Weight Loss

Weight loss: Is bite counting the new step counting?

Watching your bites could help you watch your weight. Image by: Getty Images Author: Tralee Pearce

Weight Loss

Weight loss: Is bite counting the new step counting?

A new study has found that simply reducing the number of bites you take in a day can help you lose weight.

In the ongoing debate over the best way to lose weight and eat healthy, most of the focus has been on what kinds of foods we’re eating—from low-fat to high-protein and beyond. A new diet theory takes a very different approach, suggesting that by simply taking fewer bites daily, we can lose weight. The idea is that quantity trumps quality.

The theory comes out of an experimental study from Brigham Young University in Provo, Utah. Health sciences professor and researcher Joshua West and his colleagues found that people who counted bites over the period of a month lost about four pounds.

Researchers asked participants to count the number of bites they take in a day, then asked them to reduce that number by about 20 to 30 percent. The 41 subjects who stuck with the task lost weight despite making no other changes to their diet or exercise habits.

A personalized approach
Professor West said there is no magic number of daily bites that lead to weight loss. Instead, it’s a personalized approach, based on counting the number of bites or gulps of liquid other than water you ingest daily over the period of a week. Take the average count and reduce by 20 to 30 percent and you have your goal.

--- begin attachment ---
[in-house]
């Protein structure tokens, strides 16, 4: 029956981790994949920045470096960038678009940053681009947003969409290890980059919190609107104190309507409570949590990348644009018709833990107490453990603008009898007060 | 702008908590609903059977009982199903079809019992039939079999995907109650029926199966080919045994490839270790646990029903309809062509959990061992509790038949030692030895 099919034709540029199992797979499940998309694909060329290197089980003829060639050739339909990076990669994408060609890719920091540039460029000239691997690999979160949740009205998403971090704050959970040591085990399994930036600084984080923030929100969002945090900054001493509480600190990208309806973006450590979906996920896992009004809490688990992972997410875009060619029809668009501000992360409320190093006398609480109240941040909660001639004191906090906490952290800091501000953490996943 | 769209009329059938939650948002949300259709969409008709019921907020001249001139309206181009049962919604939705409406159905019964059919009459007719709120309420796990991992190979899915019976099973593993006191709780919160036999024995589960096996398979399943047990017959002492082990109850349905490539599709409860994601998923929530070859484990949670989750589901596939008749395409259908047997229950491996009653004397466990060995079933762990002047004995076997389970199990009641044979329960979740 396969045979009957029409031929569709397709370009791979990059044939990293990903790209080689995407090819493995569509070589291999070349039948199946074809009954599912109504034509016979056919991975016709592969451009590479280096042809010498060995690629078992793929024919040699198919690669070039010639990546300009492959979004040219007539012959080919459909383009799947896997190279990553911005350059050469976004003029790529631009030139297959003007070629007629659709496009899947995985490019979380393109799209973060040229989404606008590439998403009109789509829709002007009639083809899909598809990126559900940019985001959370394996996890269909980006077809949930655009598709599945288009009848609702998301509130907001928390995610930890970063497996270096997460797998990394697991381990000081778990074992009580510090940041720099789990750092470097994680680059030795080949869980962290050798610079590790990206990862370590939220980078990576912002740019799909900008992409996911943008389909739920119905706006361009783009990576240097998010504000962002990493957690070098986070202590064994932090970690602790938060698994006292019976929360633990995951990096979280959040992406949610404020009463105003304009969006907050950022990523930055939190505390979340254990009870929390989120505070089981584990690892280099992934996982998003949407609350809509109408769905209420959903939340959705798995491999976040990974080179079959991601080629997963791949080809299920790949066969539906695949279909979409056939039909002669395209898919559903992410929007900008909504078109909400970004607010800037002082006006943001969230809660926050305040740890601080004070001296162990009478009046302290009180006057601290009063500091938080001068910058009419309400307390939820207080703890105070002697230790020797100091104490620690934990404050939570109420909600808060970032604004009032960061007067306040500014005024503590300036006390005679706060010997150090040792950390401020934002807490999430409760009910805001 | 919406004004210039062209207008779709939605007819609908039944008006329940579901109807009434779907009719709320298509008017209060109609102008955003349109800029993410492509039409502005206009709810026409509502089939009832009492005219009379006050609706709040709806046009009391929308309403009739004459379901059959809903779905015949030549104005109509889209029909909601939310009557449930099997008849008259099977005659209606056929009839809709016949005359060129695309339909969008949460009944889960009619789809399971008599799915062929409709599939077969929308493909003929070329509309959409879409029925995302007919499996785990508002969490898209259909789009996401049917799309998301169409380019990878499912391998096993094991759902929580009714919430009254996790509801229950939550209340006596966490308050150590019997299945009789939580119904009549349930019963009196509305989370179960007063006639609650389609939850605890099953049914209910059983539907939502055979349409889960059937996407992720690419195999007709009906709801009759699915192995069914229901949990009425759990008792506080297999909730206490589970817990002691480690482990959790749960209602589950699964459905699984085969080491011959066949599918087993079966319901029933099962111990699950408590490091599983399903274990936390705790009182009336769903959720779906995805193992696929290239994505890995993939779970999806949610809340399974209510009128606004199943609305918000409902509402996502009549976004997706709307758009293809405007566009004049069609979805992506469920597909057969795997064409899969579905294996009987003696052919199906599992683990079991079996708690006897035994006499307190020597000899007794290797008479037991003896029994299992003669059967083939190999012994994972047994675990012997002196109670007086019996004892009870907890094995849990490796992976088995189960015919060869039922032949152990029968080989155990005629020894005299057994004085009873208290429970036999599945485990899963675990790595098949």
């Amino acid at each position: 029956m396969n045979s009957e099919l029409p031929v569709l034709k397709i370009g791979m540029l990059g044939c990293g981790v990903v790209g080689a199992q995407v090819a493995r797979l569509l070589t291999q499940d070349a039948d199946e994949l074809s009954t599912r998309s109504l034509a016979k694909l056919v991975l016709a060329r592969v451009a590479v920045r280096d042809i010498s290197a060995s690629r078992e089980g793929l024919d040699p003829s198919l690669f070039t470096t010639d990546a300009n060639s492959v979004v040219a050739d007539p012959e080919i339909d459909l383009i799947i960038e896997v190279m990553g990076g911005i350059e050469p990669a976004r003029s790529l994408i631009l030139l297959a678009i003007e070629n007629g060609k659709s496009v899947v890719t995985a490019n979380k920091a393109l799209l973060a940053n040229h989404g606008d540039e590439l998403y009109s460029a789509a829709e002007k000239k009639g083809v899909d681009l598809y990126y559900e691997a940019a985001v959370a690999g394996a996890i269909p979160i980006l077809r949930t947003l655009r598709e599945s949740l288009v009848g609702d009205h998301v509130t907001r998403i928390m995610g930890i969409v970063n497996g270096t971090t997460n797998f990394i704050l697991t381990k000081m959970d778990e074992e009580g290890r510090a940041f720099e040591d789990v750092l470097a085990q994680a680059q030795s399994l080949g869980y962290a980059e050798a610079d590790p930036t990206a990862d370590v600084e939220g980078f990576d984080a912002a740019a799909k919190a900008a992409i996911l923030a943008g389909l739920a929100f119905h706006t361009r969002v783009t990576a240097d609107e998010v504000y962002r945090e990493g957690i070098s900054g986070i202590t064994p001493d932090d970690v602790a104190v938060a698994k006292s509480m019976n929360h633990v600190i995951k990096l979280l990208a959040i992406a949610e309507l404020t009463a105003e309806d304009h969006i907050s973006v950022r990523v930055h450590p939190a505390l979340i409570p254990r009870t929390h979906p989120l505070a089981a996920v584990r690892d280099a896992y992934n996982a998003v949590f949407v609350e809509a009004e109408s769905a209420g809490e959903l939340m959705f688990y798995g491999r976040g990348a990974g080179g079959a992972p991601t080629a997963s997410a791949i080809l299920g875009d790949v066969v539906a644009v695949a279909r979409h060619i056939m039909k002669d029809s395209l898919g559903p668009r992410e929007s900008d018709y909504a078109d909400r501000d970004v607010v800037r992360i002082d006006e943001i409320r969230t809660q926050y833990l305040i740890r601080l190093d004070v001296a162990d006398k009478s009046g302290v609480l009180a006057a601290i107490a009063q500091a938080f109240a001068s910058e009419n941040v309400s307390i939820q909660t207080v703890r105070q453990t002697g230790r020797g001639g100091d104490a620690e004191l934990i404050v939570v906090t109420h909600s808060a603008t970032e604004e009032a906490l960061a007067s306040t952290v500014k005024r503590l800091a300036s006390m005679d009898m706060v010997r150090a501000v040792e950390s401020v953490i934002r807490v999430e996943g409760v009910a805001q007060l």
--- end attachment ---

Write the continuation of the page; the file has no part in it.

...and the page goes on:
So, if you average 100 bites a day, he says, you’d reduce that to 80 bites. West says the average bite is about 20 to 35 calories. “Obviously chocolate cake or fudge will be on the high end.”

While more research is needed to determine whether people can adhere to this approach over a long period of time—and whether the weight loss holds, too—the research team is already putting the theory into action. With the help of the university’s computer science program, they’ve created a smartphone app based on their work to automate bite counting. This may address the reason about 20 of the original participants dropped out: It was difficult to count bites and drinks every day.

Might bite counting become as big as step counting in the era of fitness trackers? We’ll stay tuned. In the meantime, West says these metrics help us become aware of our heath habits. “If you have more data about yourself, you’re in a better position to make informed choices,” he says.

Get more ideas for losing weight easily and five tips for eating right.


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Weight Loss

Weight loss: Is bite counting the new step counting?